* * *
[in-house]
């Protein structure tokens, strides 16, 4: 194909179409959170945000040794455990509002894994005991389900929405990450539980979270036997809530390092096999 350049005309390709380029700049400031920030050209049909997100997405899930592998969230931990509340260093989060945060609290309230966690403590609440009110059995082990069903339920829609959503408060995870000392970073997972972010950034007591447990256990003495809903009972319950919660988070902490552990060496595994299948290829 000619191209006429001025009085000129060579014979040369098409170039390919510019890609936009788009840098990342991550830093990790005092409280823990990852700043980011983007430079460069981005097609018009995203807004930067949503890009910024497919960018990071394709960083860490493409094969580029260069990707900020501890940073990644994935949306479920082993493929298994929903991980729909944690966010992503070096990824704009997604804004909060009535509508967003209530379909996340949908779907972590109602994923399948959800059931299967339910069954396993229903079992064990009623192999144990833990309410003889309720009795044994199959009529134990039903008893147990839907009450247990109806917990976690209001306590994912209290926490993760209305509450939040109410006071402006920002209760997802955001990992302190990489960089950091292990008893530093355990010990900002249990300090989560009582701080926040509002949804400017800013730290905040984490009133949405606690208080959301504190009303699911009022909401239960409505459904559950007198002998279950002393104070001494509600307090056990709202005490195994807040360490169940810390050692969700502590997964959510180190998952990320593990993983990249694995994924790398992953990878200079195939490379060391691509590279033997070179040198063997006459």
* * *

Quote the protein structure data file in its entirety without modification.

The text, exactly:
[in-house]
């Protein structure tokens, strides 16, 4: 194909179409959170945000040794455990509002894994005991389900929405990450539980979270036997809530390092096999 350049005309390709380029700049400031920030050209049909997100997405899930592998969230931990509340260093989060945060609290309230966690403590609440009110059995082990069903339920829609959503408060995870000392970073997972972010950034007591447990256990003495809903009972319950919660988070902490552990060496595994299948290829 000619191209006429001025009085000129060579014979040369098409170039390919510019890609936009788009840098990342991550830093990790005092409280823990990852700043980011983007430079460069981005097609018009995203807004930067949503890009910024497919960018990071394709960083860490493409094969580029260069990707900020501890940073990644994935949306479920082993493929298994929903991980729909944690966010992503070096990824704009997604804004909060009535509508967003209530379909996340949908779907972590109602994923399948959800059931299967339910069954396993229903079992064990009623192999144990833990309410003889309720009795044994199959009529134990039903008893147990839907009450247990109806917990976690209001306590994912209290926490993760209305509450939040109410006071402006920002209760997802955001990992302190990489960089950091292990008893530093355990010990900002249990300090989560009582701080926040509002949804400017800013730290905040984490009133949405606690208080959301504190009303699911009022909401239960409505459904559950007198002998279950002393104070001494509600307090056990709202005490195994807040360490169940810390050692969700502590997964959510180190998952990320593990993983990249694995994924790398992953990878200079195939490379060391691509590279033997070179040198063997006459």